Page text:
directed by John Brahm
teleplay by Rod Serling
based on a short story by George Johnson
starring Harry Townes, Phillip Pine, Ross Martin, and Don Gordon
with Harry Jackson, Bernard Fein, Peter Brocco, Milton Frome and Beverly Garland
music by Jerry Goldsmith
Friday, January 1, 1960, 10 PM EST on CBS.
Happy New Year to all Twilight Zone creators, writers, producers, and narrators! It’s 1960! The year you turn… 36! Just like Arch Hammer, that unscrupulous, lowdown, no-good man! (Readers, please be aware that I had written the previous entry before watching this one and had no foreknowledge of Arch or his age.)
With this in mind, let’s consider the opening text as subconscious self-portraiture:
His name is Arch Hammer. He’s 36 years old. He’s been a salesman, a dispatcher, a truck driver, a con man, a bookie, and a part-time bartender. This is a cheap man, a nickel-and-dime man, with a cheapness that goes past the suit and the shirt: a cheapness of mind; a cheapness of taste. A tawdry little shine on the seat of his conscience, and a dark-room squint at a world whose sunlight has never gotten through to him. But Mr. Hammer has a talent, discovered at an early age. This much he does have: he can make his face change. He can twitch a muscle, move a jaw, concentrate on the cast of his eyes… and he can change his face. He can change it into anything he wants.
The seedy con-man in Rod — now the star of two consecutive episodes — is the embodiment of moral anxiety. “What evil am I secretly capable of?” This episode is basically the same as all stories where magic powers — particularly invisibility — are the road to voyeuristic corruption: first the nervous audience is tantalized and titillated by the thought of unlimited sex, money, and cruelty without consequence; then the villainous magicians get their deserts, and we go home feeling relieved to be relatively powerless.
“Voyeurism” is really just an expression of normal impulses, filtered through social phobia: the desire to be with people without suffering the risks and terrors of being known to them. The existence of “invisible man” cautionary tales — in fact, the very notion of “voyeurism” itself, this idea that wanting to look at people even though you’re scared of them is a DIRE PERVERSION — is a product of social-phobic self-flagellation, which is to say a product of social anxiety itself. I.e.: “I like people, but people don’t like or accept me. Oh god, if they ever found out I like them, I’m sure they’d think I’m a super-creep. And since I really want to fit in, I’ll try to get in line with that opinion and agree: it’s true, I’m a super-creep. Oh god, what creepy things might I do? Thank god I don’t have the power to turn invisible, or you can bet I’d spend all my time being downright cheap and tawdry. A cheapness of mind; a cheapness of taste.”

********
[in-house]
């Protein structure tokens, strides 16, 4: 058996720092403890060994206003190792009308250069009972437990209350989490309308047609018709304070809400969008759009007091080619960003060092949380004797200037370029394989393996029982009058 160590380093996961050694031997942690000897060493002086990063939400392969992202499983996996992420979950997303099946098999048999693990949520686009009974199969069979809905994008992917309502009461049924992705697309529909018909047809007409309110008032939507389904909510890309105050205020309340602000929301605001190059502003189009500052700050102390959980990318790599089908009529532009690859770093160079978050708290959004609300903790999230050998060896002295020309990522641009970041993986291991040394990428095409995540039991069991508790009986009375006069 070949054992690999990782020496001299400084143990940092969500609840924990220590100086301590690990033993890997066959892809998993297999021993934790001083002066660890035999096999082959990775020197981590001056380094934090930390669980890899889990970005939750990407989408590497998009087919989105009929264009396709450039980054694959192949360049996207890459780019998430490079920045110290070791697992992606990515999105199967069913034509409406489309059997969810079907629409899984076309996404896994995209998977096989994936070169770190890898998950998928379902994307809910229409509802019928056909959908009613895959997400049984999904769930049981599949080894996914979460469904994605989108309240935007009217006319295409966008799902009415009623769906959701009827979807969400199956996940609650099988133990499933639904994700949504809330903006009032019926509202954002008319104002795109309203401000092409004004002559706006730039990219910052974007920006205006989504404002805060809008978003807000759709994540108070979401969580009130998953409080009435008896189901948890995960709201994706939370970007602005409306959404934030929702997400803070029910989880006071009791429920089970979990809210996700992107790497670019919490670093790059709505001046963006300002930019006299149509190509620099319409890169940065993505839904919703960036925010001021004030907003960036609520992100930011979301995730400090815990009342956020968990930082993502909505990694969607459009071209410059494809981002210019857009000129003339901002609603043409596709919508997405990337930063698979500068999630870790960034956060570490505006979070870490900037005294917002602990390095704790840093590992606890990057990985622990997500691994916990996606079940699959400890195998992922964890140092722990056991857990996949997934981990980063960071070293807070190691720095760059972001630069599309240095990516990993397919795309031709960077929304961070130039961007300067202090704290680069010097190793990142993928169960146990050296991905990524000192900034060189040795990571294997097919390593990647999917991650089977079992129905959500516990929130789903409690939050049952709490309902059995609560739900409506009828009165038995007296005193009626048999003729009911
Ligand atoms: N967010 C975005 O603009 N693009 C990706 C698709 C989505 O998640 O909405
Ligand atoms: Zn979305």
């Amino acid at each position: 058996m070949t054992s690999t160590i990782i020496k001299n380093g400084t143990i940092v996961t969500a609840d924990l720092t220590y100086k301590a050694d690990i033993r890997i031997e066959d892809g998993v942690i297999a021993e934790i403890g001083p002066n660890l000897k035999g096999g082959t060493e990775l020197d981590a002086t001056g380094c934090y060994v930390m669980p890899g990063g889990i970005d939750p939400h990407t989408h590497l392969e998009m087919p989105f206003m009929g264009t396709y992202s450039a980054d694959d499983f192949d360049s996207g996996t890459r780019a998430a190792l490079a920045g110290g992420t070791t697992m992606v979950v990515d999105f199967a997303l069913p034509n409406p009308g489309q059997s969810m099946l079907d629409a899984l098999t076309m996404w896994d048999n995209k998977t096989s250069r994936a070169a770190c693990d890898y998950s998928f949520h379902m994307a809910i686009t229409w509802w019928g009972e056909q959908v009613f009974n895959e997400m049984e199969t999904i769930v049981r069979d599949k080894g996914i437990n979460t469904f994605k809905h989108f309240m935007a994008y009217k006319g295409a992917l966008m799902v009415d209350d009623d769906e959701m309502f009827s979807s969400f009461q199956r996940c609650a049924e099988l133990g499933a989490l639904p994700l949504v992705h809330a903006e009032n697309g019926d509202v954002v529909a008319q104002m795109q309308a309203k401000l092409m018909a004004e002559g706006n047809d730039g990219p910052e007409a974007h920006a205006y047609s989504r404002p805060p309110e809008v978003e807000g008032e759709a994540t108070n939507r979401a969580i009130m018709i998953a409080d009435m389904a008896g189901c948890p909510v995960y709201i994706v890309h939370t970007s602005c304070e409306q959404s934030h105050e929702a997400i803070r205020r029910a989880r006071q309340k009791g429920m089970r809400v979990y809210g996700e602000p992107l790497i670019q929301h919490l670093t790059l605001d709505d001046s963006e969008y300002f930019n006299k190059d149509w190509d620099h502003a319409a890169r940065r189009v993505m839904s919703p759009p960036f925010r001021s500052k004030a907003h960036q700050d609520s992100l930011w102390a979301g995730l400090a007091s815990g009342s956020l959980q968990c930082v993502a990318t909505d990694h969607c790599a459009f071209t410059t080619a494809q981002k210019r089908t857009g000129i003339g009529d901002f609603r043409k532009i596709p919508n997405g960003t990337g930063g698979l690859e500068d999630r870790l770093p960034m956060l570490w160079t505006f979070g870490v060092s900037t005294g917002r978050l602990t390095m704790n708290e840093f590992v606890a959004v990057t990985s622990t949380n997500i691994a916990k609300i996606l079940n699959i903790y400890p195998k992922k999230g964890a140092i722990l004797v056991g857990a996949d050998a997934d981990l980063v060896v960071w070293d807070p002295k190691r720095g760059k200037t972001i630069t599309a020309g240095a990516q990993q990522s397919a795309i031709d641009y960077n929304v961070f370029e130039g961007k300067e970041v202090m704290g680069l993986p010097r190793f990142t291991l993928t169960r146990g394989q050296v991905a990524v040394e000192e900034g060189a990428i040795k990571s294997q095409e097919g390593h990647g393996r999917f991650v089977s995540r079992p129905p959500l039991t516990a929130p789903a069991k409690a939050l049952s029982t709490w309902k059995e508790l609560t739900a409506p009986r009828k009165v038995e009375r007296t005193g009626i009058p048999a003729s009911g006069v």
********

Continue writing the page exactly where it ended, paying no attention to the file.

But “The Four of Us Are Dying” brings it even closer to home, by making Hammer’s “most odd talent” be one of transformation, rather than disappearance. If Rod isn’t sure who he is — an innocent kid in idyllic Binghamton? a boxer in the ring? a soldier killing men in the south Pacific? a calculating ladies’ man? a husband and father? a hack writer? a TV producer in a suit? — he may well feel that in any given role he’s a phony, just playing a part for his own gain, hiding behind yet another convenient mask, living out his life in a personal twilight zone. And isn’t that, after all, a writer’s “most odd talent”? You tell lies about yourself, and sell them to anyone who’ll buy. Last week he was “Fred Renard.” This week he’s “Arch Hammer.” The question is, who is he when he checks into the “Hotel Real”?
In other words, Rod’s not even sure he’s entitled to the make-believe on which the show is founded; even this kind of escape is potentially dirty.
And we don’t have to have written it to share in his discomfort. Being audience to fiction is just as protean as inventing it; just as guilty, if you’re susceptible to that kind of guilt. There’s something noir about enjoying something like noir, make-believing your way into a wonderland of neon and cigarettes and dames that really, properly, aren’t yours.
Why not a beautiful dame? Why not? I never had a dish like that! I’ve never been loved like that! Why shouldn’t I?
This story — this girl, this money, this nocturnal glamour — is as much an undeserved fantasy for the audience as for Hammer. Who are we this week? This is a dream, and in a dream, we can be anyone: we just have to think of a face.
Oh god, we’re such creeps!
I’ll admit that the first time I watched this episode it didn’t really hang together for me because I couldn’t feel my way into that basic dream-guilt; I don’t share it with Rod. The episode just seemed like a series of disconnected ideas — especially the melodramatic scene with Mr. Marshak, which felt tonally arbitrary and more than a little silly.
It was only on second viewing when all the above clicked for me — oh, I see, the feeling is supposed to be guilt — and suddenly the Marshak scene made sense too. It’s a classic dream moment: in the midst of all the fantasy of changeability — I’m a cool cat! I’m a tough gangster! I’m a macho boxer! — suddenly deep, dark familial guilt rises up and pins you down. The scene confused me the first time around because I took it literally, as just some weird speech intended for the random boxer from the poster. But of course in a dream, the dad is just as protean as the self; for Rod, dreaming this episode, this dad is the dad. We’re to understand that underneath the borrowed face, in some mythical sense, Marshak has the right man after all. Hammer himself deserves every word, just as he deserves the bullet.